In giving this perspective, the Holy Father responds to the unfounded accusations, made in many cultural realms, that Judeo-Christian tradition is the at the root of unbridled exploitation of nature, inasmuch as it gives humankind “dominion” over creation. In reality, the Biblical narrative reminds us that “human life is grounded in three fundamental and closely intertwined relationships: with God, with our neighbor, and with the earth itself” (66). God entrusts creation to the care and custody of mankind. Scripture describes “a relationship of mutual responsibility between human beings and nature. Each community can take from the bounty of the earth whatever it needs for subsistence, but it also has the duty to protect the earth and to ensure its fruitfulness for coming generations” (67).Therefore, it becomes clear that our disordered ecology is in fact the result of the loss of a genuinely Biblical view of creation.

The Pope reminds us that reality is not simply “nature,” but is created: this means that nothing on earth is mere material to be manipulated. The nature of reality is always gift.At the same time, the concept of creation demystifies nature to a certain extent. On this point, Francis reminds us that life becomes disordered when we lose our own sense of being created. Even the compulsive consumption of created things brought about by man seems to “demand of them something which they, in their smallness, cannot give us” (88). The creations of the Infinite Mystery are signs.Saint Francis’s genius is precisely in how he saw every creature within the relationship with God: “Whenever he would gaze at the sun, the moon or the smallest of animals, he burst into song, drawing all other creatures into his praise” (11).Equally thought provoking is the Pope’s reflection on the sacramental dimension of ecology; the connections between creation, the work of human hands, and God’s action in time and space. In the Sacraments, elements of creation become expressions of divinity: “The Sacraments are a privileged way in which nature is taken up by God to become a means of mediating supernatural life” (235). This happens in a unique way in the mystery of the Eucharist.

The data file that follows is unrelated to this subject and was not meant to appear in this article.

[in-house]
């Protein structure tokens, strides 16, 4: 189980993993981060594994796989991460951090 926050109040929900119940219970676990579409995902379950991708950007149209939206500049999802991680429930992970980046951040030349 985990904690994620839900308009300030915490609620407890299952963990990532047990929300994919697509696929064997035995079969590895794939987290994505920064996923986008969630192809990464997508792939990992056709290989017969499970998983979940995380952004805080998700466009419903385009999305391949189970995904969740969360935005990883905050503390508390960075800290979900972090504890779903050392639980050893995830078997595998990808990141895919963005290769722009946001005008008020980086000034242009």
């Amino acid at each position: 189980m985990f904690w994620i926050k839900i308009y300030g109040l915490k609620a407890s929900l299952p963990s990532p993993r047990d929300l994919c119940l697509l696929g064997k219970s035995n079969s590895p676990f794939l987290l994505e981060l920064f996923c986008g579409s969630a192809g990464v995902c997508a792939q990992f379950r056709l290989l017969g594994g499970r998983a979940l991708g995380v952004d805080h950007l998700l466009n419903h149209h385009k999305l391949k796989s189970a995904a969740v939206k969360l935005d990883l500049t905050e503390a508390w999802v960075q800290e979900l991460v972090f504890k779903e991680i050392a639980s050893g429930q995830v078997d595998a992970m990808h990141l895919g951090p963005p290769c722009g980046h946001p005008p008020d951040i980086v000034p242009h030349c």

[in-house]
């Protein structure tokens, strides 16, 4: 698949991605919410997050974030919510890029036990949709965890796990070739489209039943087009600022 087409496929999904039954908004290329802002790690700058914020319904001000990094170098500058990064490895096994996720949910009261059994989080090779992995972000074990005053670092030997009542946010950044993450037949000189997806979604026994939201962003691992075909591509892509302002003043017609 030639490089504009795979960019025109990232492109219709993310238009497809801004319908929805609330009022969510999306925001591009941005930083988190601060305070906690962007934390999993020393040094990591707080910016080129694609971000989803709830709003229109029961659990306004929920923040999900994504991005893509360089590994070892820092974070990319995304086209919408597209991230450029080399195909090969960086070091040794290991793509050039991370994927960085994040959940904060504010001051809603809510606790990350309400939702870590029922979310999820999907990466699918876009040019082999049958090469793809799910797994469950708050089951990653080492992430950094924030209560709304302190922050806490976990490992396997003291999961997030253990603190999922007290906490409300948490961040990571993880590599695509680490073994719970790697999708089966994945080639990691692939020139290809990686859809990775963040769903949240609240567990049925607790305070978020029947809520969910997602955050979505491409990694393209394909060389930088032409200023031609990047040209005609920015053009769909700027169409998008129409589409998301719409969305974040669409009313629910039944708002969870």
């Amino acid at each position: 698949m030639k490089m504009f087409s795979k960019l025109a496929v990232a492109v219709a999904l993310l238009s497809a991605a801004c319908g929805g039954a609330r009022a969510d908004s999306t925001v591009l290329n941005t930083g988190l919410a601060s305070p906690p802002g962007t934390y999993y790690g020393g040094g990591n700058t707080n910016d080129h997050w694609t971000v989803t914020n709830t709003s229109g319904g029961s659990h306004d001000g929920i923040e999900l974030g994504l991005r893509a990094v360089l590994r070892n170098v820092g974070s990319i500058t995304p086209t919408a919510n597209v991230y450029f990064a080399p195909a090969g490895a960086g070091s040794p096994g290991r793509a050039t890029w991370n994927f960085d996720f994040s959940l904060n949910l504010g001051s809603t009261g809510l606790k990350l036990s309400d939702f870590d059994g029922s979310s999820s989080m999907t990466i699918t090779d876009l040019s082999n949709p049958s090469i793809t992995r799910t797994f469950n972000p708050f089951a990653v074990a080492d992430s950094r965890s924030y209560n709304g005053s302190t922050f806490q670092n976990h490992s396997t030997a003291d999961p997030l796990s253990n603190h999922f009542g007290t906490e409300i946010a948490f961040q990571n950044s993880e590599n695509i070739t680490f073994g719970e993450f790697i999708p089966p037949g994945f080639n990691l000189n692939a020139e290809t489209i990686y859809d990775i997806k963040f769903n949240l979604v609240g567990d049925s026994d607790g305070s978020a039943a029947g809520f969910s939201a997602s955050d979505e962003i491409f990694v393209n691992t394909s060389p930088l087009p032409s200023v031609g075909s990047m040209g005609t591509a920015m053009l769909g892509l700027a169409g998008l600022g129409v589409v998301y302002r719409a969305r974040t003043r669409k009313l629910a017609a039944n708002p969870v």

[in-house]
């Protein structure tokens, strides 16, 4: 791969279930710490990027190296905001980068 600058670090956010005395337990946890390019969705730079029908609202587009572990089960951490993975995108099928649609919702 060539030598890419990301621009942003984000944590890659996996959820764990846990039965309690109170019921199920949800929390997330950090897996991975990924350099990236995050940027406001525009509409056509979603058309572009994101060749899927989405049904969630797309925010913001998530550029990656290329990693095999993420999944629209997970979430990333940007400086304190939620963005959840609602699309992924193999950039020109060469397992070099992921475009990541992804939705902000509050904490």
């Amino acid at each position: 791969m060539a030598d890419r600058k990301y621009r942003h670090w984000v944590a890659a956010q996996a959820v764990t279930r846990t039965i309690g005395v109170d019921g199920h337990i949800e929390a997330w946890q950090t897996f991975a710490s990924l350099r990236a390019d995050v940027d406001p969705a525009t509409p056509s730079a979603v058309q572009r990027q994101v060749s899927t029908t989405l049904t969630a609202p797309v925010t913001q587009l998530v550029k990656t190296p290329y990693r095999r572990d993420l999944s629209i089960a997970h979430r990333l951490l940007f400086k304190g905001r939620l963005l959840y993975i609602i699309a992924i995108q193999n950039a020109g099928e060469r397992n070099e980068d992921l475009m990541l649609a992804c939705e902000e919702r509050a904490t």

Healing the Rupture
It’s in the Blessed Sacrament that we see the “fruit of the earth and the work of human hands,” and the action of God who turns bread and wine into the body and blood of Christ. This helps us to glimpse the sacramental dimension of the entireChristian life and its anthropological implications: reality is the place where the work of human hands meets the action of God, both ordered to the recapitulation of all things in Christ. This section lays the groundwork for the strikingly beautiful pages of the encyclical that explain the Trinitarian structure of all creatures. All creation bears the mark of the Most Holy Trinity. The Franciscan theologian Bonaventure, cited by Pope Francis, affirms that, before the rupture of sin, man was able to contemplate the mark of the Trinity in every creature. This is the gaze recovered in the eyes of a saint.

As the Holy Father reminds us, “It’s significant that the harmony which Saint Francis of Assisi experienced with all creatures was seen as a healing of that rupture” (66). Those who have, by grace, recovered the relationship with Christ, also recover the awe at the gift of creation and a sense of personal responsibility.

Ultimately, what this encyclical calls us to is holiness: the true ideal of humanity and society.